en he felt a strange sensation about his heart--his head grew dizzy--his thoughts seemed confused--the sky appeared suddenly to grow dark, and he believed the icy grasp of death was already settling upon him. At this moment a form--but whether of friend or foe he could not tell--flitted before his uncertain vision; and then all became darkness and nonentity. He had swooned.
When the young stranger recovered his senses, after a lapse of some ten minutes, his glance rested on the form of a white hunter, of noble aspect, who was bending over him with a compassionate look; and who, meantime, had opened his dress to the wound and stanched the blood, by covering it with a few pieces of coarse linen, which he had torn into shreds for the purpose, and secured there by means of his belt.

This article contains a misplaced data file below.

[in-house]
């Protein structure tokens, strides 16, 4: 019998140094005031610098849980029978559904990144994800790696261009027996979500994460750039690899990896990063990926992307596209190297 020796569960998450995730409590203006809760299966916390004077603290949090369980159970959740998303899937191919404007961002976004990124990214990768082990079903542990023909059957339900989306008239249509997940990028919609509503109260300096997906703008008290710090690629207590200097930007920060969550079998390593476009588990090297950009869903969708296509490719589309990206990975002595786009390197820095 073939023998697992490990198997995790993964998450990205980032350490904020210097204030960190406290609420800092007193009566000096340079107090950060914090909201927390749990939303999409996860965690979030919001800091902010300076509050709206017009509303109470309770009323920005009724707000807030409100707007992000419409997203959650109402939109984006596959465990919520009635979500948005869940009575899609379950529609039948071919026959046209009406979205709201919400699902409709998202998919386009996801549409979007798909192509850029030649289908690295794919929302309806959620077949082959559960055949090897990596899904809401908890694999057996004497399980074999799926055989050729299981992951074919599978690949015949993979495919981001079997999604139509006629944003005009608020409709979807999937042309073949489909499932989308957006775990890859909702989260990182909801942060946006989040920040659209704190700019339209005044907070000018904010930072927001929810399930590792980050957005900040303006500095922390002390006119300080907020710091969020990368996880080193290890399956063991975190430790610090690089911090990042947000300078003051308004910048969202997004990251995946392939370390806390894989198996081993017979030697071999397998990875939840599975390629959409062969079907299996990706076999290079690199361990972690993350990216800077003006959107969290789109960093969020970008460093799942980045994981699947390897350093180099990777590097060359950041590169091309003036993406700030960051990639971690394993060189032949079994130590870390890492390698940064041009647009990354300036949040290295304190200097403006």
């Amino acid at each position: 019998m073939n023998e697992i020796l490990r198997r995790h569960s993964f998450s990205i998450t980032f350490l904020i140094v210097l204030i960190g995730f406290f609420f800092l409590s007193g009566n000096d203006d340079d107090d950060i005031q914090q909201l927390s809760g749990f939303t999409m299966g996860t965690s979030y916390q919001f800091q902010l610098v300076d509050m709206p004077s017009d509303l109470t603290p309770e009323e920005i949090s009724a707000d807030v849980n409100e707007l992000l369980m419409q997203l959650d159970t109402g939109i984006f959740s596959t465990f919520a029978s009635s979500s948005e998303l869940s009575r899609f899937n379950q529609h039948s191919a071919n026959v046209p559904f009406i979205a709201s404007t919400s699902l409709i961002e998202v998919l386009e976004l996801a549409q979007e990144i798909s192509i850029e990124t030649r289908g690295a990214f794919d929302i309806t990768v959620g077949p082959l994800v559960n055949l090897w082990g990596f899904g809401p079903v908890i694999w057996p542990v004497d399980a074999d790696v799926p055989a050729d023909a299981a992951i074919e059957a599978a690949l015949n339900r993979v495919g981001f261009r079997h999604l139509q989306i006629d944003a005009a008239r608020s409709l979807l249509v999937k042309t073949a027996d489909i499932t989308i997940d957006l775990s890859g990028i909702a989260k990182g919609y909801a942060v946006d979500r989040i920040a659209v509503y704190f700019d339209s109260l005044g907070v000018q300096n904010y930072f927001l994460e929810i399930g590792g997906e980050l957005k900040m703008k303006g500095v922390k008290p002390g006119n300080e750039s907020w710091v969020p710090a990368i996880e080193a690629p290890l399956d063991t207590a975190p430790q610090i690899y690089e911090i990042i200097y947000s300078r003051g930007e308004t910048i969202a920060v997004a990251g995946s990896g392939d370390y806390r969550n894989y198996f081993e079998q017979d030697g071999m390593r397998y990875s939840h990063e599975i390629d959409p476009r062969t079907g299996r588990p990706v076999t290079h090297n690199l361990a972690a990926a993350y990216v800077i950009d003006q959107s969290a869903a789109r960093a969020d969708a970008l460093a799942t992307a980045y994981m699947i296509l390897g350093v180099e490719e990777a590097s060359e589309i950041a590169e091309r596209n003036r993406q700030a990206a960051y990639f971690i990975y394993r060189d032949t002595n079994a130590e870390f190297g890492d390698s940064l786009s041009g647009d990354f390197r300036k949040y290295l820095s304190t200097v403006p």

As this latter personage is destined to figure somewhat in the following pages, we shall take this opportunity of describing him as he appeared to our wounded friend.
In height and proportion--but not in age--these two indivi